Australian superannuation mergers cut number of funds by half in a decade

Report finds smaller funds the most affected in shift that could ‘profoundly change Australia’s capital markets’

Australia’s 10 biggest superannuation funds will hold an estimated 80% of the market within four years, with a wave of mergers expected to dramatically affect competition.

A major benchmarking report released by financial research provider Rainmaker Information shows the number of Australian funds is contracting at its fastest rate in a decade.

The researcher notes mergers were put on the national agenda in 2019, with the Productivity Commission delivering a landmark report into competition and efficiency.

However, it says this simply sped up what was already happening.

The number of superannuation funds nationwide has halved from 389 to 179 since 2010, the biggest consolidation affecting the number of smaller funds.

Those with less than $1bn under management have shrunk 70%, from 176 to 52.

The number of boutique funds with $5bn to $10bn worth of funds have also fallen from 72 to 36, while larger and mid-sized funds of $20bn to $30bn have increased from 16 to 19.

However, those with more than $50bn worth of funds have expanded from two to 18 and those larger than $100bn have tripled over the past decade.

Recent “stapling” reforms to make it easier for employees to remain in funds, along with the expected impact of a fund performance test administered by regulator APRA, is likely to speed up the pace of mergers, according to Rainmaker research and compliance boss Alex Dunnin.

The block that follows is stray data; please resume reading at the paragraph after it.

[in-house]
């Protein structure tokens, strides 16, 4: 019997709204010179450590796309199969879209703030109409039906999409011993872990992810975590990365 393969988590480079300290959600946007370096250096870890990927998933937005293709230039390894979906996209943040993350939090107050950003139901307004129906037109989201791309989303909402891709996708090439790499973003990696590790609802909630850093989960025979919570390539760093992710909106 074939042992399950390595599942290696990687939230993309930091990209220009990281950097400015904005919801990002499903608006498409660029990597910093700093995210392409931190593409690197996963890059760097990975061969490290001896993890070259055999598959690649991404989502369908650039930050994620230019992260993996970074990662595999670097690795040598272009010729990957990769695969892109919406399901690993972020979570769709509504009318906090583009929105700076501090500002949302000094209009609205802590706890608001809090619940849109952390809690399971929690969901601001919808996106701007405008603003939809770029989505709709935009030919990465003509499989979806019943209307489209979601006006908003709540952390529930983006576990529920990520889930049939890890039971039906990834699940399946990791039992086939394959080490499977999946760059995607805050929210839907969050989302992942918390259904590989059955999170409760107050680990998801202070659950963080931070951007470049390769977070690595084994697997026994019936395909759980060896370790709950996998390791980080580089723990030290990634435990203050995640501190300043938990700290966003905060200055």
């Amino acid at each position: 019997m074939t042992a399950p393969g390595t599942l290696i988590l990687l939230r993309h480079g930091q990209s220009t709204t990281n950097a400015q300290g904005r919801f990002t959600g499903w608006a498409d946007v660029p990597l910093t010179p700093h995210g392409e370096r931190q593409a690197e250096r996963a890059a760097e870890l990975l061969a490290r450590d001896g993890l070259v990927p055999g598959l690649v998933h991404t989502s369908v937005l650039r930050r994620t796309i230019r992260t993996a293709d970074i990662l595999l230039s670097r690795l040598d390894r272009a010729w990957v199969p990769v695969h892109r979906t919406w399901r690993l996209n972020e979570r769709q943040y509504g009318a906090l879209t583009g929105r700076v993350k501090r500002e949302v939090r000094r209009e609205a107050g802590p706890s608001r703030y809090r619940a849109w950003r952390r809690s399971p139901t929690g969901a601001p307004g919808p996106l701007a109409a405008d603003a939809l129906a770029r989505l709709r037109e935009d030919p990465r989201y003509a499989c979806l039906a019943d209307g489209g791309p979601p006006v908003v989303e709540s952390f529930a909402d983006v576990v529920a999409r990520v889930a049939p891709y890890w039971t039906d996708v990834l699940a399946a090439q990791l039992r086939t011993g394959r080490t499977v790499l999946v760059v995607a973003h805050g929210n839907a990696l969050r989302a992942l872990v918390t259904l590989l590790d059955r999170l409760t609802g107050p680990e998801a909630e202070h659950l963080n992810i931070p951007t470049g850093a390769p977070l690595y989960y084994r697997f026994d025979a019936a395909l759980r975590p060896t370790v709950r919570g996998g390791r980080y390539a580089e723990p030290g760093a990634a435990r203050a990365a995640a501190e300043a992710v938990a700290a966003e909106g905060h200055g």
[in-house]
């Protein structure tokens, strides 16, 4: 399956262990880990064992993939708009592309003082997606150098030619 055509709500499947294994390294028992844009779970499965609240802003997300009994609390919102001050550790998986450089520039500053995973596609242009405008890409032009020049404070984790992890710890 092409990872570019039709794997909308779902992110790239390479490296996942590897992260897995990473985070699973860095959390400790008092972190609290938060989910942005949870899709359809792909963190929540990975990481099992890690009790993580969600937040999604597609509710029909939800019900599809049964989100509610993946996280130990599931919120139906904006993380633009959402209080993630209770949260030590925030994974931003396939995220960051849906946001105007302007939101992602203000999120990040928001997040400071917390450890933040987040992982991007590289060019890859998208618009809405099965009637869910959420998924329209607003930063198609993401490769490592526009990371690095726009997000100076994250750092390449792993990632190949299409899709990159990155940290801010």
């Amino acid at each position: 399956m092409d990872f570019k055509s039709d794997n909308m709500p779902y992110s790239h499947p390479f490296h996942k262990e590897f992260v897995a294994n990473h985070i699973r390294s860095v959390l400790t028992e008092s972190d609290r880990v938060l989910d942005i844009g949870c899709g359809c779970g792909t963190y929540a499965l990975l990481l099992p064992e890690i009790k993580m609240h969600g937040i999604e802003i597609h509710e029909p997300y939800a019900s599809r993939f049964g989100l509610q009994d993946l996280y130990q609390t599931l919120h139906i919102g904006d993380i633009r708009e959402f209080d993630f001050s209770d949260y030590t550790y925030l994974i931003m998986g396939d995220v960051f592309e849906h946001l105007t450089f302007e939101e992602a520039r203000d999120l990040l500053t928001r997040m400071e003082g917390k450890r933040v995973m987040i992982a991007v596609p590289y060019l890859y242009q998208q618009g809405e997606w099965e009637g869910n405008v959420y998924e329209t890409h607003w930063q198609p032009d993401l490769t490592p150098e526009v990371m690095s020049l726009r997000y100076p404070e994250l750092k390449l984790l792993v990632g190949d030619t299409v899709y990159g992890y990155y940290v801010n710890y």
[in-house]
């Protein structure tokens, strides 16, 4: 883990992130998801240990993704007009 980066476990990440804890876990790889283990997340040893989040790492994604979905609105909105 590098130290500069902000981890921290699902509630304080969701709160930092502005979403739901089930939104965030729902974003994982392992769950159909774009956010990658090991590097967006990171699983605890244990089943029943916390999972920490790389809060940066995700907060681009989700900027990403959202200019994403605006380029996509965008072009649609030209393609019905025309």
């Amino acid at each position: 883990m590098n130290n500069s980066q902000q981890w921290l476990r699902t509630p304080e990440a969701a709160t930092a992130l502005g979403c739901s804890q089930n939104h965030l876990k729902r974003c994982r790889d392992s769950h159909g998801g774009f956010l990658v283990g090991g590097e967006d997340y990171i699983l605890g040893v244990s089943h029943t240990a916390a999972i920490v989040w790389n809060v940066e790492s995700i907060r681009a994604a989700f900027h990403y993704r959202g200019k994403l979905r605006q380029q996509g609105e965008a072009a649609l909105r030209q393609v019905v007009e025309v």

“Regulators and political leaders are continuing to pressure super funds to merge, particularly those lacking scale or showing persistent underperformance,” he said.

“This super fund consolidation is leading to a massive increase in market concentration.”

This could “profoundly change Australia’s capital markets,” Dunnin said.

“Super funds are getting bigger and they are able to achieve significant scale.

“They are able to service more clients at a lower cost which also brings down the cost for members.”

Rainmaker’s long-term research has found mergers cut fees by an average of almost 20 per cent.

Most that have occurred recently are from the not-for-profit sector.

It’s anticipated Australia’s five biggest funds by 2025 will be AustralianSuper, Qsuper/Sunsuper, Aware Super, UniSuper and Hostplus.

While retail groups like AMP and BT will remain large players, they aren’t growing at the same rate.

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